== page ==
10) A good overhaul of the referencing throughout the manuscript is warranted. One glaring omission of perhaps several references that should be offered is in support of the sentence, "In Drosophila, aversive olfactory memories are mainly encoded by the PPL1 cluster of DANs," (line 124). Schwaerzel et al., 2003, and others.

https://doi.org/10.7554/eLife.66499.sa1

Author response

Essential revisions:

The authors should keep these essential revisions in mind while attending to the reviewers' comments which are appended below.

The final model presented in the Zhong manuscript presents an integrated view of the results obtained by them and by Jacob and Wadell, Neuron 2020. To do this it is important to replicate some of the essential results from Jacob et al. In addition the reviewers put a high value on manuscript data that replicates data, in the same or complementary ways from other laboratories. Please keep these points in mind while preparing your revisions.

1. By using cell-type-specific Gal4 lines that are readily available, target neurons for "the avoiding CS+ memory", "the early approaching CS- memory" and "the late avoiding CS- memory" should be identified. For example, PPL1-DANs and PAM-DANs expressed in TH-Gal4 can be respectively tested with specific split-Gal4 lines.

We thank the reviewer for this suggestion. In the revised manuscript, we added the suggested experiments with two more specific Gal4 lines, R58E02 for PAM-DANs and R52H03 for PPL1-DANs (Figure 3—figure supplement 1A, B). The 24-h avoidances to CS+ and CS– were both impaired by blocking PPL1-, but not PAM-DANs (Figure 3A). Interestingly, although the early avoidance to CS+ was impaired specifically by blocking PPL1-DANs, the immediate response to CS– was affected oppositely when PPL1-DANs or PAM-DANs were blocked (Figure 3—figure supplement 2). These data support our theoretical model in the revised edition that the response to CS– is the sum of two opposite memory components: the hours-lasting safety-memory to CS– and the aversive mLTM (Figure 6B).

2. In Figure 2B, when CS- was presented 20min after CS+ even the mLTM of CS+ vs novel odor was impaired, the result means that the formation of CS+ mLTM requires the presence of CS- within a certain time window. This raises an alternative interpretation of the data that CS- presented 20min after CS+ actually serves as interference for the formation of CS+ mLTM, rather than the merged CS+/CS- memory. As to distinguish these two hypotheses, training the flies with only CS+ without delivering CS-, and then test between CS+ and novel odor should be able to address the question. If presenting CS+ alone fails to form LTM of CS+ vs the third odor, then CS- presented within a certain time window is necessary. Otherwise, CS- presented 20min after CS- may serve as an interference.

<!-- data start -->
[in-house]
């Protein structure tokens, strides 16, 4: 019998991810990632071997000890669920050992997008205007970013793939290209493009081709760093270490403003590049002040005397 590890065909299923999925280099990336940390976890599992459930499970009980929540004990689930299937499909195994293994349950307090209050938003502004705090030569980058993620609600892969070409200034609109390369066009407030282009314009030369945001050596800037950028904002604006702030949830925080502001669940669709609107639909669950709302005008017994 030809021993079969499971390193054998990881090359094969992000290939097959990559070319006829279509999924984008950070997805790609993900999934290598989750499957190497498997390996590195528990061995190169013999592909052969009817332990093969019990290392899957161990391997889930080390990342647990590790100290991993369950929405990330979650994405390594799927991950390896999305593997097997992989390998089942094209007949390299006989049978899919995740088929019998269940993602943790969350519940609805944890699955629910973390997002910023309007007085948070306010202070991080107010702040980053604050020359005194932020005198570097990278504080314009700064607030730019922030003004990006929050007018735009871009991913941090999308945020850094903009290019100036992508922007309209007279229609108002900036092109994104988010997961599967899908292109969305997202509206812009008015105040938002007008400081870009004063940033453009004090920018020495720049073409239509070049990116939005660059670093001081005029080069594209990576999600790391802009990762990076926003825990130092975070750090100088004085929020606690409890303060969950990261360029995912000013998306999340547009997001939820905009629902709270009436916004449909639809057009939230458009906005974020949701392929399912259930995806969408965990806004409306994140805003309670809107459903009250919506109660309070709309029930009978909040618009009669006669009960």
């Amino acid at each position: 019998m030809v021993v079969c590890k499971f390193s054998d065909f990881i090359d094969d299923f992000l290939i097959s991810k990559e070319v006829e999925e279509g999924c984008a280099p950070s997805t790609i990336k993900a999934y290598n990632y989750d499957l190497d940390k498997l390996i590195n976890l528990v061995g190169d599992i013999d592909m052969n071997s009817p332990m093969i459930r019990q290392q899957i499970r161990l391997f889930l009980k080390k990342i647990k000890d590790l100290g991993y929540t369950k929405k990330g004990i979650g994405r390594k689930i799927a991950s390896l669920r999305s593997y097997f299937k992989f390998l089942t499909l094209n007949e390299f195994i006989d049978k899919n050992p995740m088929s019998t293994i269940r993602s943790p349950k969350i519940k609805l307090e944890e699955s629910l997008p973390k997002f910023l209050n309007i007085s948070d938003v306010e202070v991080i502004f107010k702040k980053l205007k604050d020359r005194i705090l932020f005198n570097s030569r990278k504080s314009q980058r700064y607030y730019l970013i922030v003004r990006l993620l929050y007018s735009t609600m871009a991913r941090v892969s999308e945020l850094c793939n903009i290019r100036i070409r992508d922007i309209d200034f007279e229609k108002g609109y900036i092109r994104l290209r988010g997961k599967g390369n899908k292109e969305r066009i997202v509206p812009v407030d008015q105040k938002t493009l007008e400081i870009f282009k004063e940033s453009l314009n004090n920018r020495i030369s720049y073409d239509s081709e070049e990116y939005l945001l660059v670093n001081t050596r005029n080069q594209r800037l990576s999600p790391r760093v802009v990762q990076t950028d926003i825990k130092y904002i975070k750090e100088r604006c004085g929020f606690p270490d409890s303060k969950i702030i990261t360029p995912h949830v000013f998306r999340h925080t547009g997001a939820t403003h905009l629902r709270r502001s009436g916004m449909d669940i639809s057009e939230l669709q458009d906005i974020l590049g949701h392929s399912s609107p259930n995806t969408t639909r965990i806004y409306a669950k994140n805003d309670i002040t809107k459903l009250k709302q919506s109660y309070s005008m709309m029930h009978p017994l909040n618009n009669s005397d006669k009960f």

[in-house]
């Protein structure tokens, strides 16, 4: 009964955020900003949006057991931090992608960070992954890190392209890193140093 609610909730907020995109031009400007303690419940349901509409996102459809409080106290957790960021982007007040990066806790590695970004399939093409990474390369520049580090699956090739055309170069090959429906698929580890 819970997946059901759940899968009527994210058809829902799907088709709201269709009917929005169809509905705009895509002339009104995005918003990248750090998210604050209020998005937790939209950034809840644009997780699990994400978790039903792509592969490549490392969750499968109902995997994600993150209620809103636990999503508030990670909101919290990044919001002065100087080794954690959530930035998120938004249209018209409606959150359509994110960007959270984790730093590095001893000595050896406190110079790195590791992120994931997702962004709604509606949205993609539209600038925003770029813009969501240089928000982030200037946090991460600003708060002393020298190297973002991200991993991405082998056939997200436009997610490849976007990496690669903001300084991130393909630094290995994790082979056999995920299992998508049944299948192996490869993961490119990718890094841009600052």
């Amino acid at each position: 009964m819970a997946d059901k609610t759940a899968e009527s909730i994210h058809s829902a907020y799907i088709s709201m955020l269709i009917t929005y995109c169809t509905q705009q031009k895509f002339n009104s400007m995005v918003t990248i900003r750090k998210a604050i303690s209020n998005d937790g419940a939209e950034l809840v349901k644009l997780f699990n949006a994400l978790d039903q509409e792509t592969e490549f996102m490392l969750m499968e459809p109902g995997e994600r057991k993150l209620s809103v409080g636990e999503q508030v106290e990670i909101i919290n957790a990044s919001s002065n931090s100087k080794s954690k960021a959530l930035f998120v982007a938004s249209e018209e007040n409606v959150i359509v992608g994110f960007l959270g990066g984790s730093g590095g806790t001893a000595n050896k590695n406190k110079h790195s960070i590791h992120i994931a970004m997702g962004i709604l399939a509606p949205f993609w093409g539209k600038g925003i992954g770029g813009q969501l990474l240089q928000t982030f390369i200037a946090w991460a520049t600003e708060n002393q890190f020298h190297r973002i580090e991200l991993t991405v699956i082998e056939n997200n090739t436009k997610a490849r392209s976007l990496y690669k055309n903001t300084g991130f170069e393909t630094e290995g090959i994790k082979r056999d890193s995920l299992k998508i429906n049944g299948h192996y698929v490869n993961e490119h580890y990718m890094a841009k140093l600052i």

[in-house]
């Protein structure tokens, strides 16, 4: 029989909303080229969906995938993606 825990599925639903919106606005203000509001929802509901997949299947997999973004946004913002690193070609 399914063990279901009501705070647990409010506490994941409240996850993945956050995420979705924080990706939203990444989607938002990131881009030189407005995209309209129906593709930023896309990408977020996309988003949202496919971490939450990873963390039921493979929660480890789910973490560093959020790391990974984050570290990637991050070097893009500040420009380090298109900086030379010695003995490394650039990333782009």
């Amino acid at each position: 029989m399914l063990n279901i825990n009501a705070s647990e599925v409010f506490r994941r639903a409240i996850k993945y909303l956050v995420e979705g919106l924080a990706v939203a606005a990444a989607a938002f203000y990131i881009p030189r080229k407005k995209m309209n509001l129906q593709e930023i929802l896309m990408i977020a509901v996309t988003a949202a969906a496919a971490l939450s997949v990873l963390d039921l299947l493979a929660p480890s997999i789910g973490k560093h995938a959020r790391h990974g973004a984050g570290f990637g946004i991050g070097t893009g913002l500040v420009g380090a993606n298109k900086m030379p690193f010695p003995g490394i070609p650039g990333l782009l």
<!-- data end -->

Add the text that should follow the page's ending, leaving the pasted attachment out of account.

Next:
As suggested by the reviewer, we have performed new experiments with absolute training (training without CS– or CS+) in the revision, and such training failed to induce 24-h avoidances (Figure 2—figure supplement 1). The obtained data support presenting CS+ and CS– are both necessary for forming mLTM. Moreover, this conclusion can be further strengthened by the result that mLTM was gradually decreased with the prolonged intervals between CS+ and CS– (Figure 2B).

3. In Figure 4B, the author measured the odor responses of CS+, CS-, and novel odor in MBON-a2sc one day after association, and found that both CS+ and CS- showed depression response. To strengthen the link between the functional response of MBON-a2sc and behavioral phenotype, conditions abolished mLTM by reactivation or prolong odor delivery interval (Figure 2A and 2B) should also be tested to see whether the memory trace are also abolished. Also, what is the responses immediately after 1X training? As CS- mLTM changes from appetitive to avoidance within the first 24 hours after training, the calcium responses of MBON-a2 during this period are necessary for understanding the circuit mechanism of mLTM dynamics.

We provide new data in revision that training with 10-min temporal intervals fails to form the long-term depression in α2sc MBONs (Figure 5). In addition, we found that the depression of odor-evoked responses to CS+ and CS– can be observed immediately after training (Figure 5—figure supplement 1A). Our data suggest that the merged memory should be encoded during training (Figure 5—figure supplement 1B) and then consolidated within 8 hours (Figure 1D).

4. (Point 1 of Reviewer 2) The observation that presentation of a novel third odor leads to mLTM after only a single session of aversive conditioning is intriguing. Authors describe in their methods using three odors for their experiments (as CS+, CS- or novel), but did not alternate/rotate the different combination pairings used as the "novel" one. A panel of odors as "novel", not listed in the manuscript, should be tested which will strengthen the larger conceptual framework and impact. In addition, the authors should perform at least a subset of the experiment using air during testing rather than a 3rd odor.